March 29, 2023

Ethnic profiling is dastardly, condemnable 

Agenda for 36 governors meeting tomorrow

May Day amid strike fevers

UNLIKE any other time in our post-Civil War history, ethnic profiling has enjoyed a free rein in the past eight years of Muhammadu Buhari’s tenure as president of Nigeria. It has shown up both within and outside the electoral season.

In June 2017, the Arewa Youth Consultative Forum, AYCF, issued what it called a notice to the Igbo ethnic group in the North to “leave” the region because of the Biafra agitations in the South-East and parts of the South-South. Though the group later withdrew the ultimatum, the orders by Governor Nasir el-Rufai of Kaduna and the then Inspector General of Police, Ibrahim Idris, to get the perpetrators arrested were not carried out. 

The ugly trait was repeated in Lagos State during the recently concluded general elections. A particular political party in the state which felt threatened mobilised its spokesmen and armed hirelings to brazenly violate the constitutional, citizenship and political rights of fellow Nigerians. People were threatened, intimidated, attacked and disenfranchised because of their political preferences.

The worst of it was that non-indigenous ethnic groups in Lagos were cynically profiled, threatened and prevented from voting. They also complained of being discriminated against during the Permanent Voter Card, PVC, registration and collection exercises. These miscreants asked the Igbo residents to “leave Lagos”.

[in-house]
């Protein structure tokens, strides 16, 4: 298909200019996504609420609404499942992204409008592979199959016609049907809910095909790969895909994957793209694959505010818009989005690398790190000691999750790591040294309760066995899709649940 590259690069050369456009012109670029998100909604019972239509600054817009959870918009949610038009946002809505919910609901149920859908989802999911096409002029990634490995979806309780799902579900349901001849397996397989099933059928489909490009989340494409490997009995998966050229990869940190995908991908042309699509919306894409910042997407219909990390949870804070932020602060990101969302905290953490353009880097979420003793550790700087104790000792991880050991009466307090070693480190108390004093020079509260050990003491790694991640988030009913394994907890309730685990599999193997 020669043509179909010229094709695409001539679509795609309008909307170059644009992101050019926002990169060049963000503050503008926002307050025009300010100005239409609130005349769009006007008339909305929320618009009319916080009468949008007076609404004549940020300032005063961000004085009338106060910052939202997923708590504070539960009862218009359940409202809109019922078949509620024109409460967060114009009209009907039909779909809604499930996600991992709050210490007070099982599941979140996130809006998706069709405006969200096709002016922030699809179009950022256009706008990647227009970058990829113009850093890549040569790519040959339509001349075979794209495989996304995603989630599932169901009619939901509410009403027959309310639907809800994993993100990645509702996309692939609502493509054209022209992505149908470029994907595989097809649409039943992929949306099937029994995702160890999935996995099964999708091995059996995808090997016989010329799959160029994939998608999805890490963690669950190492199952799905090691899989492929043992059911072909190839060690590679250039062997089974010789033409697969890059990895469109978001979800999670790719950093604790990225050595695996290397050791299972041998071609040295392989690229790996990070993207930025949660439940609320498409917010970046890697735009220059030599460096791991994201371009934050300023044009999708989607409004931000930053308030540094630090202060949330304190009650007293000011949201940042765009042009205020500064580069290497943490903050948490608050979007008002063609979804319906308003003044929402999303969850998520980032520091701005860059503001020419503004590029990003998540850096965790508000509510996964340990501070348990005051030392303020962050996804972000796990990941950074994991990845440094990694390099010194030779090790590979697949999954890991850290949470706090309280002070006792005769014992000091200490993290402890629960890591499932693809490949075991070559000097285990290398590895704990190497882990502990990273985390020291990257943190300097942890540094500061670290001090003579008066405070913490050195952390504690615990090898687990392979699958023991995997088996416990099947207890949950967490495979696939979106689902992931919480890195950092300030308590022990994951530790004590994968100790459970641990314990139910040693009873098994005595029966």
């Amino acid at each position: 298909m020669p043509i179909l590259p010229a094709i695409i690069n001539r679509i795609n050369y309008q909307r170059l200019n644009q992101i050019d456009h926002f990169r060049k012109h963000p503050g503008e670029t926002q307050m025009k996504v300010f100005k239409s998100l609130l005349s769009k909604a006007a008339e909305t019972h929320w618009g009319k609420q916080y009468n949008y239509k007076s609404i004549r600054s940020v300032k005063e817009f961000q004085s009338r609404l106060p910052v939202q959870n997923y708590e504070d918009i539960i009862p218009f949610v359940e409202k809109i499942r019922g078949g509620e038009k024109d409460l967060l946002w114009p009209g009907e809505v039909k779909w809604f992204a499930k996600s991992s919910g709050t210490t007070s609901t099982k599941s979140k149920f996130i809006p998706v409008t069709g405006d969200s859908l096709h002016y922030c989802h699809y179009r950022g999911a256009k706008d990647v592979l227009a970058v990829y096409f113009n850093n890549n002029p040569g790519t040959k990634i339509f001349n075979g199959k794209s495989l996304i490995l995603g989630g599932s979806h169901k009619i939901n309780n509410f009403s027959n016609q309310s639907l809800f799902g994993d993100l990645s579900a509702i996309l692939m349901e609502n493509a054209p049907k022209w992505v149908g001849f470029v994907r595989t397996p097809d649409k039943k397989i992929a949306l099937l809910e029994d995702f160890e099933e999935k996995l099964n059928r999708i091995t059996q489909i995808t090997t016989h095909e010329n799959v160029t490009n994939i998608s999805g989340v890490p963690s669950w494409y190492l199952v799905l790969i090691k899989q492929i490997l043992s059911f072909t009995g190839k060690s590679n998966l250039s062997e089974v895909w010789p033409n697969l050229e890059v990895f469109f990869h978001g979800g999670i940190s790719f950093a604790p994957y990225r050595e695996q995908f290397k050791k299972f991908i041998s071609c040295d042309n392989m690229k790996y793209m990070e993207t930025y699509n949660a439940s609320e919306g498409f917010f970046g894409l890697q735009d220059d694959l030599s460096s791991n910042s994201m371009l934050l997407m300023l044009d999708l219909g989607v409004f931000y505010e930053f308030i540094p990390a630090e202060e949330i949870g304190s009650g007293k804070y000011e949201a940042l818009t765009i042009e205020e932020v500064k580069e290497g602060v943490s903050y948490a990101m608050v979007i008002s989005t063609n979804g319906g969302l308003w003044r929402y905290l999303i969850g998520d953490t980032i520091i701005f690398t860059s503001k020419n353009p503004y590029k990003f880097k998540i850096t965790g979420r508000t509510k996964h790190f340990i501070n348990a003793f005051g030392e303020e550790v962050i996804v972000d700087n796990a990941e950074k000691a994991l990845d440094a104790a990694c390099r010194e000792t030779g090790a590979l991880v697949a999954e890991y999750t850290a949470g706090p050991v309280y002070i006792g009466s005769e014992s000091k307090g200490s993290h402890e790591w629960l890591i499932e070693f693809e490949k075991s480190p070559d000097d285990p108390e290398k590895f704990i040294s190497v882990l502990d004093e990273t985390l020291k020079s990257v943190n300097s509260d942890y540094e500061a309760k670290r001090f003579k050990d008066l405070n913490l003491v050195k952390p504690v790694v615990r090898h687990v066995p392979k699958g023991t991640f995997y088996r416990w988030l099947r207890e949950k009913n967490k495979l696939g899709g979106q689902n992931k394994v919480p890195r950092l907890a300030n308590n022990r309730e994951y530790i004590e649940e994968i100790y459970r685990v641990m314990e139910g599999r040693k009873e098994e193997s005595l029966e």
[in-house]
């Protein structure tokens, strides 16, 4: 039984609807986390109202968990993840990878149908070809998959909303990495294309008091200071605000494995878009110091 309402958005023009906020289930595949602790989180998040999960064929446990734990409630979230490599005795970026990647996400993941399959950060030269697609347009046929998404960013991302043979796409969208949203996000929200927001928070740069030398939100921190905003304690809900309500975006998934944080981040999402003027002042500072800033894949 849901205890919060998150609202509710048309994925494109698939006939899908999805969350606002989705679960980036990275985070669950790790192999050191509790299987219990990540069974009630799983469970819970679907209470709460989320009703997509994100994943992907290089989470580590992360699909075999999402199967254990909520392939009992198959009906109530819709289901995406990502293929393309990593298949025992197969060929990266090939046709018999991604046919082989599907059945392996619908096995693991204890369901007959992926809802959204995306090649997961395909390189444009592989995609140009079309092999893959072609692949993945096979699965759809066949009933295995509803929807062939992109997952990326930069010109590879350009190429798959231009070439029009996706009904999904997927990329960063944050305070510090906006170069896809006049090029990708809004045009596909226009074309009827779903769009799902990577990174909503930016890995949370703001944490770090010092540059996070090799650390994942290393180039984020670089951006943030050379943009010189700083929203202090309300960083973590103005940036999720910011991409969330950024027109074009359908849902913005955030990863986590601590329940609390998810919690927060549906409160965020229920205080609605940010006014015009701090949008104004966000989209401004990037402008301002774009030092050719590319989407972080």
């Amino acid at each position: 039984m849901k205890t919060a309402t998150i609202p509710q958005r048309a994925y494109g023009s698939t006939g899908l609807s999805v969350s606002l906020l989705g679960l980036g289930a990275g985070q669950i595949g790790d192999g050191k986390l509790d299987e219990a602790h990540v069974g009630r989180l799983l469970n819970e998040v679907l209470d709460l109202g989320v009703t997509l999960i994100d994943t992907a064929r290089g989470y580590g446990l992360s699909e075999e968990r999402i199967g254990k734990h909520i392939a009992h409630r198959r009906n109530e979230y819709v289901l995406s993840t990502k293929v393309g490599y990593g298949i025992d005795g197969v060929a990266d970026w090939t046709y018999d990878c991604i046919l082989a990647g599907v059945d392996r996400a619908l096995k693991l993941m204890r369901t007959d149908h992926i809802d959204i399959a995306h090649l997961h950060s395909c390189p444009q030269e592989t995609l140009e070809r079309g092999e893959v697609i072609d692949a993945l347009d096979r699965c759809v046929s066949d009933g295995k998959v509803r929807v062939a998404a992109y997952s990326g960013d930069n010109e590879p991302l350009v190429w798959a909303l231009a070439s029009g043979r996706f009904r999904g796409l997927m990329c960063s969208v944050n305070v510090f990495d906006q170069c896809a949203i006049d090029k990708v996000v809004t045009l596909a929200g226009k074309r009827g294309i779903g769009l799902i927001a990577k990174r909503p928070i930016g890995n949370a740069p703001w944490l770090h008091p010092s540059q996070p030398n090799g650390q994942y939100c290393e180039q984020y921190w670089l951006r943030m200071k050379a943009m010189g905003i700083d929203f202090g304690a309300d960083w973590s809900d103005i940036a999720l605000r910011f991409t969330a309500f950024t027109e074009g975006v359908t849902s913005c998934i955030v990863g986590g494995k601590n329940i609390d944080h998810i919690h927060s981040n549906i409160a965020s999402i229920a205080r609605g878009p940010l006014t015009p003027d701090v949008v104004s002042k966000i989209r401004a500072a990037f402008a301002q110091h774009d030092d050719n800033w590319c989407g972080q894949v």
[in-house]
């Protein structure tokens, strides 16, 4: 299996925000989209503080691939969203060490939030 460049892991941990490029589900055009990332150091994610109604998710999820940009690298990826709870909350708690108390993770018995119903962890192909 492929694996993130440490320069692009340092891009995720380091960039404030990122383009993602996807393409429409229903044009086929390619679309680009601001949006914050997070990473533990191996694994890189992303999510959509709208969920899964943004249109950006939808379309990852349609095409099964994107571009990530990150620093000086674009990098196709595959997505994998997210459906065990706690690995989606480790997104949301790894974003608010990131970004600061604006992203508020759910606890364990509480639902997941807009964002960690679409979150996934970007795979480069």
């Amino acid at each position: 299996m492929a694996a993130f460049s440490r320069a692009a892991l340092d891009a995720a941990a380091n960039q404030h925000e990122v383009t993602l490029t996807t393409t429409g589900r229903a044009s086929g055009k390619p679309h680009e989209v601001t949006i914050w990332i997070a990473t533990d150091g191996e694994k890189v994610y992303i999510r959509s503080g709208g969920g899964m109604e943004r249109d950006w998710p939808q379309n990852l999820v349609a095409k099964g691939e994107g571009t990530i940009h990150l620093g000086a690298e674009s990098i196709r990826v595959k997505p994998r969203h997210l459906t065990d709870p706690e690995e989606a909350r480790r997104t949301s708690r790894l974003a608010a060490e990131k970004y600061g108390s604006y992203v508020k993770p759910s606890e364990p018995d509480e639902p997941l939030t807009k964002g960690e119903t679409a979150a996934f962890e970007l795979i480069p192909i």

In no other part of the country was any group profiled, denied their voting rights and asked to abandon their trillions of naira worth of investments and “leave”. The social media is littered with the identities of those who indulged in this dangerous act. Yet, law enforcement agencies just watched and did nothing. 

Perhaps they were waiting until it spilled over into ethnic bloodletting before swinging into action? It is so unfortunate that state agencies have completely sold out to powerful politicians and their political parties. They feel too intimidated to do their constitutionally-mandated duties to protect the rights of Nigerians and their safety, irrespective of their ethno-religious or partisan backgrounds and affiliations.

It is so strange that the only restraining voices are those of some foreign missions in Nigeria. The United States Embassy, the British High Commission, and the Embassies of some European Union countries have stood strongly against ethnic profiling and violence in Nigeria, threatening the perpetrators with visa bans. We’ve come to depend on these countries to take the lead in sanctioning our erring “big men” who have placed themselves above our laws.

We condemn ethnic profiling and intimidation. Without deterrence, it could boil over one day and destabilise our country. The law enforcement agencies must wake up and do their jobs.